3.10 Buying Lenses Used

New lenses—especially those powerful and bright enough to be useful for quality bird photography—are, almost universally, obscenely expensive.  Depending on the state of your financial resources (or how skilled you are at robbing banks), a good used lens might be a more practical alternative.  Here we consider several issues related to buying used versus buying new lenses.
    First, there is obviously some risk involved in buying used equipment.  If someone else wants to get rid of it, then there’s a fair chance that it’s defective in some way.  Paying for repairs to a used lens that you’ve already paid for can be rather unpleasant, to say the least.  On the other hand, new lenses are very often defective as well, since most major lens and camera manufacturers have poor QA (quality assurance) procedures in place.  Although a new lens would be covered by warranty, shipping a defective (new) lens back to the manufacturer may incur some additional costs, and the potential time lost while waiting for the product to be repaired is an additional
cost to be considered.
    A good way to buy a used lens is to find a reputable merchant that deals in used equipment and that has a generous return policy.  Two such merchants that I highly recommend are B&H Photo and Adorama.  In my experience, reputable merchants such as these will readily provide a full refund for used equipment that was found not to perform as expected.  I once returned a used 300mm f/2.8 lens to Adorama, who quickly refunded me and even paid for return shipping.  Although I’ve found the two aforementioned companies to provide outstanding service, many New York City camera dealers are far less accommodating.
    One problem with buying used is that the exact lens model that you want may not be available when you want it.  Small, local camera shops (or even pawn shops) that sell used equipment rarely carry the large-focal-length lenses that birders most desperately crave.  That’s where the internet comes in handy.  A number of internet forum sites (such as FredMiranda.com) have dedicated buy/sell boards where registered members can post advertisements for used camera equipment they’d like to sell (possibly with a fee).  What’s special about these sites is that when established members offer their equipment for sale, you often have a chance to research both the person selling the equipment and the equipment itself.  If, for example, some prolific poster on site XYZ.com announces that he (or she) is selling his ABC model lens, then readers have a chance to search through his previous posts to see what kind of images he’s obtained through that lens.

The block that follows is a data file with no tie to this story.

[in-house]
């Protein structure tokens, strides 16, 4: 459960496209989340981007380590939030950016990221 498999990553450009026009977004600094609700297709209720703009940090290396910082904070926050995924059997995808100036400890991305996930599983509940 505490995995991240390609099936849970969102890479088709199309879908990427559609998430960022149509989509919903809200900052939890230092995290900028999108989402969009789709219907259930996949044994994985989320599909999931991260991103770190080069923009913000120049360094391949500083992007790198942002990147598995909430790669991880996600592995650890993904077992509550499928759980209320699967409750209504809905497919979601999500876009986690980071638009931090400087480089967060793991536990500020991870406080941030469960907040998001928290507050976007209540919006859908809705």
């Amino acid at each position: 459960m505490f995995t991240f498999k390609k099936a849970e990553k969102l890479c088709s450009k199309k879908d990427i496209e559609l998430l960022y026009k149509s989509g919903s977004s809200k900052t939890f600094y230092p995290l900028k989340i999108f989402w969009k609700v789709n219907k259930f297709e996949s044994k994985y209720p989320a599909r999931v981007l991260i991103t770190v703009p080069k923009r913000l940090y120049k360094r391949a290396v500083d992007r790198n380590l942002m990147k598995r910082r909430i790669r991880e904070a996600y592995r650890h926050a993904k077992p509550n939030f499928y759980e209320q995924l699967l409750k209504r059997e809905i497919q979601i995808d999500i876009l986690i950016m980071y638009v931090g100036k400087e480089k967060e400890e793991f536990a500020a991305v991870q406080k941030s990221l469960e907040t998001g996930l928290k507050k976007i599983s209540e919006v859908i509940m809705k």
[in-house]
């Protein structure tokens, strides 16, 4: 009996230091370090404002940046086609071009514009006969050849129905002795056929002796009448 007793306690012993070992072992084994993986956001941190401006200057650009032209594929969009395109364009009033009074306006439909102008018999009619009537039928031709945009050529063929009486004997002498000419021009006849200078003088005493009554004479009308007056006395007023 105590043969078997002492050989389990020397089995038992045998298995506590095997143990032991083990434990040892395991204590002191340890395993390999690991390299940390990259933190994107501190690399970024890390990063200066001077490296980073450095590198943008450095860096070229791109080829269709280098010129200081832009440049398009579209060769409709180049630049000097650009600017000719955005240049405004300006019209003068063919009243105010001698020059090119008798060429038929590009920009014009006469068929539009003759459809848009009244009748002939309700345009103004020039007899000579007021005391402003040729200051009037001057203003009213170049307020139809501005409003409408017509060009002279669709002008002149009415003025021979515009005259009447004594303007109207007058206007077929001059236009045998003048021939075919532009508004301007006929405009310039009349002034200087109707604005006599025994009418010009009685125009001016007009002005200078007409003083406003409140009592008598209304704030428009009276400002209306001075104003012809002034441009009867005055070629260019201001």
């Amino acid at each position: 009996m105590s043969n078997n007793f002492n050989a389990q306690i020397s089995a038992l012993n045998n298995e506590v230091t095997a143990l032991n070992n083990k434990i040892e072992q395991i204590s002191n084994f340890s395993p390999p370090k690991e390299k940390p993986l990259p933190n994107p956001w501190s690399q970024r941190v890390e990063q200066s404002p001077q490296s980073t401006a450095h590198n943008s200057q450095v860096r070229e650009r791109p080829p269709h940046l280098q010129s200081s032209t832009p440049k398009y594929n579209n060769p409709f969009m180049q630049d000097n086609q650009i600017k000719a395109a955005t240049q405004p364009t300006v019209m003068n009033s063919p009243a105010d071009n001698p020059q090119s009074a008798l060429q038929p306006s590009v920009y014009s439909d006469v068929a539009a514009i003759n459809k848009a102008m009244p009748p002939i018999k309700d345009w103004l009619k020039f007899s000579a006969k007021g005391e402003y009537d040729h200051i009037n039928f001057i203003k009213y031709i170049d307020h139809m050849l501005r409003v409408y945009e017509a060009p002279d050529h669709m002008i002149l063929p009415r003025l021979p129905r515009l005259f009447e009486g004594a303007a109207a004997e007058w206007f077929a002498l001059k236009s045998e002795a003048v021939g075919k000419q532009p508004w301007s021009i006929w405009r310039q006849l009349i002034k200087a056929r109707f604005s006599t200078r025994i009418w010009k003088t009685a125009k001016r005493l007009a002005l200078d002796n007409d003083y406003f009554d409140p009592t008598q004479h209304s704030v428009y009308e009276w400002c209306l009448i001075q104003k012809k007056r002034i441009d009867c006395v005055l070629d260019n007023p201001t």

A very popular web destination for those seeking used equipment is, of course, eBay.  Though I’ve rarely purchased photographic equipment there, I’ve sold a number of cameras and lenses through eBay, and I can say with great certainty that even selling camera gear on eBay is fraught with peril due to scammers.  The Nigerian scammers in particular have become very aggressive on eBay.  Given that selling is supposed to be less risky than buying on sites like eBay, I feel nothing but pity for those trying to buy tech gear on these sites.  A somewhat safer option would be your local Craig’s List.  At least with Craig’s List you can meet the seller in person and test out the equipment before buying it.  Unfortunately, it’s still possible to be scammed on Craig’s List, and some people have even been robbed at gunpoint by criminals posing as sellers, so beware.
    One final issue to consider is that of value retention.  Name-brand lenses tend, very strongly, to retain their value over time, so that used name-brand lenses in good working order routinely fetch prices approaching those of the same lenses when new.  Third-party lenses don’t seem to fare quite as well.